“The best method by which to deliver pregnancies in which only the presenting twin is cephalic remains controversial. Evidence supports a vaginal trial of labor in late preterm and term twins. Routes of delivery for preterm twins lighter than 1500 g remains unclear, with compelling data for both planned cesarean and planned vaginal delivery. No data support planned cesarean for birthweight discordance alone. Risks of TOLAC for women with twins appear similar to risks for women with singletons-particularly for those who successfully undergo VBAC. For each of the clinical scenarios above, however, two major factors remain constant: (1) obstetricians need to be prepared for, and skilled in, breech extraction of the second twin; and (2) individualized patient counseling with regard to mode of delivery is important when offering a vaginal trial of labor to women with a twin gestation.”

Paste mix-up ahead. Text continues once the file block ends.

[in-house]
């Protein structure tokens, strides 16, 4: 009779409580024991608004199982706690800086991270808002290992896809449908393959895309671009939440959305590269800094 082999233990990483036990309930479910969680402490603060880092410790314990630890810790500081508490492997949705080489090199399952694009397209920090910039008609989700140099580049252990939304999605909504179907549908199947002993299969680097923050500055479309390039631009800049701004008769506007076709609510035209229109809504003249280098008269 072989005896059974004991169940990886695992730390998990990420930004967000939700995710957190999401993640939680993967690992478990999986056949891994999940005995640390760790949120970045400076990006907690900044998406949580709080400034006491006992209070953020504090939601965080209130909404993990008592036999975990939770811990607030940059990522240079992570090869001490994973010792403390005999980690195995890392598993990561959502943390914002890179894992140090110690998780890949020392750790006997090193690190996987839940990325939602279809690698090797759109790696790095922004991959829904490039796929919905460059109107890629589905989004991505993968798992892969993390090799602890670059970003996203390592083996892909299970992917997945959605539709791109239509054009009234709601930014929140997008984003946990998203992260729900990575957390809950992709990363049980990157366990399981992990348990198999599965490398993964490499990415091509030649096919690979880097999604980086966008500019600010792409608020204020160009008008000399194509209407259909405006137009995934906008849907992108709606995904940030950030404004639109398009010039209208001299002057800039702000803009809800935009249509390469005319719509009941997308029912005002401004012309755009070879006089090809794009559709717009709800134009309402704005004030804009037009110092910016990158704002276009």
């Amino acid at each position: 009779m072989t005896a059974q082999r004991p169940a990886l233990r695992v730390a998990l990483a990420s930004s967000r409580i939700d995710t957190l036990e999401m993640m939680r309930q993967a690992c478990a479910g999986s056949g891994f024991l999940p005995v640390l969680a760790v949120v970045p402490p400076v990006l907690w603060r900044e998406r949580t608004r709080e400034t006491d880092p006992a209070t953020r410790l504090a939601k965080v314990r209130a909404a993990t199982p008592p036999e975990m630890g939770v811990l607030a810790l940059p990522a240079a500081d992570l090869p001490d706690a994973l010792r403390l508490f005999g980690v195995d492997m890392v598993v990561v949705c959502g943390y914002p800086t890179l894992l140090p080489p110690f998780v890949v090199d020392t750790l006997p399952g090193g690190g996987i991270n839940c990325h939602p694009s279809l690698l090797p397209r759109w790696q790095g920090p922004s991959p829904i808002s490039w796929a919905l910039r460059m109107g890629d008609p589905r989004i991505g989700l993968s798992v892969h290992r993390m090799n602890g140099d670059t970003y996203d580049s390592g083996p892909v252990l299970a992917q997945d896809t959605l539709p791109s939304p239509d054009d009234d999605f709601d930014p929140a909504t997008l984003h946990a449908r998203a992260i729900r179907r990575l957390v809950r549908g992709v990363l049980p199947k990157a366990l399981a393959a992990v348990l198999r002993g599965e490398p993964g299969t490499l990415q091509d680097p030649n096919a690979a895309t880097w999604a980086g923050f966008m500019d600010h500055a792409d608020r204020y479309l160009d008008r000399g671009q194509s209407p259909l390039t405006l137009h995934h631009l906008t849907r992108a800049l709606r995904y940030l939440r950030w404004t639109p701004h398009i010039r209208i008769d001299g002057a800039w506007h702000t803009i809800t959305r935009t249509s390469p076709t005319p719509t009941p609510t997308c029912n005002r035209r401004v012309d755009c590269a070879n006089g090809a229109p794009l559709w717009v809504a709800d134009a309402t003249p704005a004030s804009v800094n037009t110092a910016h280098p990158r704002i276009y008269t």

Article describing the Twin Birth Study.
A Randomized Trial of Planned Cesarean or Vaginal Delivery for Twin Pregnancy.
Barrett, Jon F.R., Mary E. Hannah, Mary E., Hutton, Eileen K., Willan, Andrew R., Allen, Alexander C., Armson, B. Anthony, Gafni, Amiram, Joseph, K.S., Mason, Dalah, Ohlsson, Arne, Ross, Susan, Sanchez, J. Johanna, and Asztalos, Elizabeth V.
New England Journal of Medicine 369(14), 2013.
“In twin pregnancy between 32 weeks 0 days and 38 weeks 6 days of gestation, with the first twin in the cephalic presentation, planned cesarean delivery did not significantly decrease or increase the risk of fetal or neonatal death or serious neonatal morbidity, as compared with planned vaginal delivery.”